You also need to think about the necessities. Do you need space for a projector, a table or alternatively, a dance floor, a dining hall? Have you asked your guests on the invitation if they have any special requirements? Making a list of your requirements will help ensure you remember the essentials, as well as negotiating with venues.
Considering the weather conditions
What time of year are you hosting your event? You need to be sure that the venue and travel requirements all align with the expected weather.
Of course, there’s no way to know for sure what the weather will be like so far in advance, but you know if you are planning an event in Winter, that there is a much higher chance of rain, and do you really want your colleagues or clients to have to travel far, or not provide any parking?
It can be difficult to suit the needs of everyone attending the event, as it is highly likely attendees are going to live in different areas.
Organising an event may mean some have to travel, but ensuring there is suitable accommodation onsite or nearby as well as local transport, is key. But whether you have to just take this factor into consideration or arrange it, entirely depends on your budget.
Will it be your job to manage the travel arrangements or will attendees be required to make there own way to the event? Make sure it is clear to your attendees by producing an Information Pack that covers everything they need to know about the local and travel arrangements/options.
Organising food arrangements
The type of catering you choose will depend on different factors. For example, what kind of event you are hosting, what your theme is going to be, your venue, your budget and if there are any special dietary requirements.
A lot of venues will provide in-house catering services, which tend to be affordable and more convenient, as it means less planning on your part.
Whether you choose in-house catering, or a third party, make sure you check out the reviews and ensure they have a good reputation.
You also need to think about the type of food you will be serving. Will it be a set menu, will your guests need to choose their food beforehand? Or will your event best suit a buffet?
Prior to the event, make time to speak with your caterers and taste the food first. You want to know the quality before you serve it to your clients.
Don’t forget drinks!
Are you hosting a bring your own alcohol party, or will you providing the tipple? Make sure you let your guests know what to expect so they can come prepared.
There are different options when it comes to providing drinks at a corporate event. Sometimes you may be able to negotiate this with your caterer, other popular options are:
- Providing each guest with drinks vouchers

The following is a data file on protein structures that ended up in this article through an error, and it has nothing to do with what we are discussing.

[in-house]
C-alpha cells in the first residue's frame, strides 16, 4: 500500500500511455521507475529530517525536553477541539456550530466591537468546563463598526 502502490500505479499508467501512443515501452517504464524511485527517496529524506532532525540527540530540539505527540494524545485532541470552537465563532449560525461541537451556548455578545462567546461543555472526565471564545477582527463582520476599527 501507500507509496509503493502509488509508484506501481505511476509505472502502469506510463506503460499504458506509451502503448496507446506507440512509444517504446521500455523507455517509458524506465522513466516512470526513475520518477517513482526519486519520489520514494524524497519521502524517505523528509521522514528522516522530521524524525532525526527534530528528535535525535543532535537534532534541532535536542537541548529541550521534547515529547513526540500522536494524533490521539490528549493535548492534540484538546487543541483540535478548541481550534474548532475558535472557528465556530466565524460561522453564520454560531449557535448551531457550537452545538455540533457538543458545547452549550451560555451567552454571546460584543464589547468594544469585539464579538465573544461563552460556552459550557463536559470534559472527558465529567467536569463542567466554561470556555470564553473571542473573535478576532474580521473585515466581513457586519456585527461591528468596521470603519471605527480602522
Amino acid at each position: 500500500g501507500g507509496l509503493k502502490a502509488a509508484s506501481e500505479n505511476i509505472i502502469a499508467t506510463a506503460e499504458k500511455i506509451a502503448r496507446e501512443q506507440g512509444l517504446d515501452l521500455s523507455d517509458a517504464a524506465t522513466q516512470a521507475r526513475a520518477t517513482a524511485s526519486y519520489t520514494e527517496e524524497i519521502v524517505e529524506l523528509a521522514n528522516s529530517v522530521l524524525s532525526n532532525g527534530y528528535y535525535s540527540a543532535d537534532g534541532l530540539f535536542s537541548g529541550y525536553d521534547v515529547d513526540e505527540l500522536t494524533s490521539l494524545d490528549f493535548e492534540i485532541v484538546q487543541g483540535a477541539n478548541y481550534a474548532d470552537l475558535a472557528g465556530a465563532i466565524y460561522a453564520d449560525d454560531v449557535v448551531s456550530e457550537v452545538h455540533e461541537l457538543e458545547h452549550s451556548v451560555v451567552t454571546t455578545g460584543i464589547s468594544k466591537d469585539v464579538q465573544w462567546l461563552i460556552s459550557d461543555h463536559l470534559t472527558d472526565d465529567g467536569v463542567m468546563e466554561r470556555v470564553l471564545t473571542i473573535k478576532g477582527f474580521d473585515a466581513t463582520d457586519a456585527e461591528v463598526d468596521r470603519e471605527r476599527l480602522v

- Having a set number of bottles per table (or per person e.g. half a bottle of wine per person)
- Drinks served by waiters, with a limited number behind the bar
Foresight of challenges
There are so many challenges and potential problems that can arise when trying to plan a successful corporate event. Sticking to your budget, venue cancellations or lack of attendance; just name a few.
They key to facing these challenges head on is to stay organised. If you know your budget, keep hold of agreements you have made (with your venue and caterers) and stay in contact with your guests, you are more likely to stay in control over how the event will pan out. Keeping track of the preparation and organisation of the event.
When you have the pressure of organising a successful corporate event, you want to make sure people remember it.
What you can do to make your event unique?
The attention to detail is crucial, so whether it’s something big like a presentation or something smaller like goody bags or a funky theme, you need to be sure it will create a lasting impact.
Here are a few tips to get those ideas flowing:
- Try customising the event to your employees/clients desires
- Choose an unusual venue, food or activities
- Make the event interactive, get people up on their feet, thinking and laughing
- Include some fun icebreakers people will not shiver at the thought of
- Team building exercises are great for moral, breaking down barriers and creating lasting relationships (with both employees and clients!)
Planning an event isn’t easy, nor is it simple. There’s a lot to consider, from the venue, the food, the travel and entertainment… you have a lot of people to make happy.
But it doesn’t have to be overwhelming.
By taking the right steps, staying efficient and having a mind map of each stage to help you stay organised, you can guarantee a great corporate event!
What are your top tips to planning a successful corporate event?